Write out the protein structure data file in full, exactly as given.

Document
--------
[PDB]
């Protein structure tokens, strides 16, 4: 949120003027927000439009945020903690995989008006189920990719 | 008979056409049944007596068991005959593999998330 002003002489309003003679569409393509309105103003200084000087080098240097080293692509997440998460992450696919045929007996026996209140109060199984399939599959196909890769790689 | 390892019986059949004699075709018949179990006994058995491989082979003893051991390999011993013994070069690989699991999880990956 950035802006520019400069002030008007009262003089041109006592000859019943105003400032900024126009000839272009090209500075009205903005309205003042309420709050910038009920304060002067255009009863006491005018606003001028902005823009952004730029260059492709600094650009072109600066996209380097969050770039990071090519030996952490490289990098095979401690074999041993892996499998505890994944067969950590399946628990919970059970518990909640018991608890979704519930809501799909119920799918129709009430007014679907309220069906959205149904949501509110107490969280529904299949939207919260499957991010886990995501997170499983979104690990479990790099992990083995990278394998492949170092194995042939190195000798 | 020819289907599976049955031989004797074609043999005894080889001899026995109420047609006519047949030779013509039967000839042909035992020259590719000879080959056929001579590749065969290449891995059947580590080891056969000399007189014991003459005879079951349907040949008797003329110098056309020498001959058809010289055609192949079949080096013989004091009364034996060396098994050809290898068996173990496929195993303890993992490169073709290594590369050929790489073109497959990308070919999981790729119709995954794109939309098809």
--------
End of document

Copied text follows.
[PDB]
């Protein structure tokens, strides 16, 4: 949120003027927000439009945020903690995989008006189920990719 | 008979056409049944007596068991005959593999998330 002003002489309003003679569409393509309105103003200084000087080098240097080293692509997440998460992450696919045929007996026996209140109060199984399939599959196909890769790689 | 390892019986059949004699075709018949179990006994058995491989082979003893051991390999011993013994070069690989699991999880990956 950035802006520019400069002030008007009262003089041109006592000859019943105003400032900024126009000839272009090209500075009205903005309205003042309420709050910038009920304060002067255009009863006491005018606003001028902005823009952004730029260059492709600094650009072109600066996209380097969050770039990071090519030996952490490289990098095979401690074999041993892996499998505890994944067969950590399946628990919970059970518990909640018991608890979704519930809501799909119920799918129709009430007014679907309220069906959205149904949501509110107490969280529904299949939207919260499957991010886990995501997170499983979104690990479990790099992990083995990278394998492949170092194995042939190195000798 | 020819289907599976049955031989004797074609043999005894080889001899026995109420047609006519047949030779013509039967000839042909035992020259590719000879080959056929001579590749065969290449891995059947580590080891056969000399007189014991003459005879079951349907040949008797003329110098056309020498001959058809010289055609192949079949080096013989004091009364034996060396098994050809290898068996173990496929195993303890993992490169073709290594590369050929790489073109497959990308070919999981790729119709995954794109939309098809």